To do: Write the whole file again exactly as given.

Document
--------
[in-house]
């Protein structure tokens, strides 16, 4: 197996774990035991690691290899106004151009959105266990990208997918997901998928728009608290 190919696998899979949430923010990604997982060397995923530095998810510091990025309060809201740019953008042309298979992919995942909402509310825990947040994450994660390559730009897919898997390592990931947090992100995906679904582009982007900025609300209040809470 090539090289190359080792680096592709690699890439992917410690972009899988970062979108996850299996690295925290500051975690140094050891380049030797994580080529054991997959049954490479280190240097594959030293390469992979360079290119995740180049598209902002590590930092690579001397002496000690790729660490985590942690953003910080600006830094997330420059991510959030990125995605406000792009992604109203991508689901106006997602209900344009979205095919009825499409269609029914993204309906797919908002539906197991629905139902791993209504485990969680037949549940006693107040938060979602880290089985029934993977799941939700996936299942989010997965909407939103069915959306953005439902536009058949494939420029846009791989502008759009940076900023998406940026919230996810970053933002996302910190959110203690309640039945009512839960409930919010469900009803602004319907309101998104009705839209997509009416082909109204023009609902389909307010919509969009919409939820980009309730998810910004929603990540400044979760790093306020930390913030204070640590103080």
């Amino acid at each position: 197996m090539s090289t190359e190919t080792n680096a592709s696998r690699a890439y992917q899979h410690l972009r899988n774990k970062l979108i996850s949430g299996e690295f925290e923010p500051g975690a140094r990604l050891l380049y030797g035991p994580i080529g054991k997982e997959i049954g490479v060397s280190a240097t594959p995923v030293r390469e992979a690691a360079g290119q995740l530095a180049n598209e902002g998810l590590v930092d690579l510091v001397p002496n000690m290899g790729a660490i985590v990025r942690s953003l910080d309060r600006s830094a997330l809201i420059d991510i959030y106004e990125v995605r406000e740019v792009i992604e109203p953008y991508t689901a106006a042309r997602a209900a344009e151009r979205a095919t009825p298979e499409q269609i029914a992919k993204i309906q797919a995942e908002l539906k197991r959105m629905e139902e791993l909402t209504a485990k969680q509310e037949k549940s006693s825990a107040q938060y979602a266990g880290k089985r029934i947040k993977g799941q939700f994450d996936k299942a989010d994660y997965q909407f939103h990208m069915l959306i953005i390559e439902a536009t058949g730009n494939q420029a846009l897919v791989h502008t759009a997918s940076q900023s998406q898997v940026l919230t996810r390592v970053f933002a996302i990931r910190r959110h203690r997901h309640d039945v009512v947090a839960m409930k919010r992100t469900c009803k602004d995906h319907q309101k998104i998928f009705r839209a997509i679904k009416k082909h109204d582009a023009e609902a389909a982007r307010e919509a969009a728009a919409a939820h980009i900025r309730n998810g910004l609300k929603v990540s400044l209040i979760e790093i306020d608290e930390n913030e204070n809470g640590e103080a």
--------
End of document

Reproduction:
[in-house]
């Protein structure tokens, strides 16, 4: 197996774990035991690691290899106004151009959105266990990208997918997901998928728009608290 190919696998899979949430923010990604997982060397995923530095998810510091990025309060809201740019953008042309298979992919995942909402509310825990947040994450994660390559730009897919898997390592990931947090992100995906679904582009982007900025609300209040809470 090539090289190359080792680096592709690699890439992917410690972009899988970062979108996850299996690295925290500051975690140094050891380049030797994580080529054991997959049954490479280190240097594959030293390469992979360079290119995740180049598209902002590590930092690579001397002496000690790729660490985590942690953003910080600006830094997330420059991510959030990125995605406000792009992604109203991508689901106006997602209900344009979205095919009825499409269609029914993204309906797919908002539906197991629905139902791993209504485990969680037949549940006693107040938060979602880290089985029934993977799941939700996936299942989010997965909407939103069915959306953005439902536009058949494939420029846009791989502008759009940076900023998406940026919230996810970053933002996302910190959110203690309640039945009512839960409930919010469900009803602004319907309101998104009705839209997509009416082909109204023009609902389909307010919509969009919409939820980009309730998810910004929603990540400044979760790093306020930390913030204070640590103080």
């Amino acid at each position: 197996m090539s090289t190359e190919t080792n680096a592709s696998r690699a890439y992917q899979h410690l972009r899988n774990k970062l979108i996850s949430g299996e690295f925290e923010p500051g975690a140094r990604l050891l380049y030797g035991p994580i080529g054991k997982e997959i049954g490479v060397s280190a240097t594959p995923v030293r390469e992979a690691a360079g290119q995740l530095a180049n598209e902002g998810l590590v930092d690579l510091v001397p002496n000690m290899g790729a660490i985590v990025r942690s953003l910080d309060r600006s830094a997330l809201i420059d991510i959030y106004e990125v995605r406000e740019v792009i992604e109203p953008y991508t689901a106006a042309r997602a209900a344009e151009r979205a095919t009825p298979e499409q269609i029914a992919k993204i309906q797919a995942e908002l539906k197991r959105m629905e139902e791993l909402t209504a485990k969680q509310e037949k549940s006693s825990a107040q938060y979602a266990g880290k089985r029934i947040k993977g799941q939700f994450d996936k299942a989010d994660y997965q909407f939103h990208m069915l959306i953005i390559e439902a536009t058949g730009n494939q420029a846009l897919v791989h502008t759009a997918s940076q900023s998406q898997v940026l919230t996810r390592v970053f933002a996302i990931r910190r959110h203690r997901h309640d039945v009512v947090a839960m409930k919010r992100t469900c009803k602004d995906h319907q309101k998104i998928f009705r839209a997509i679904k009416k082909h109204d582009a023009e609902a389909a982007r307010e919509a969009a728009a919409a939820h980009i900025r309730n998810g910004l609300k929603v990540s400044l209040i979760e790093i306020d608290e930390n913030e204070n809470g640590e103080a």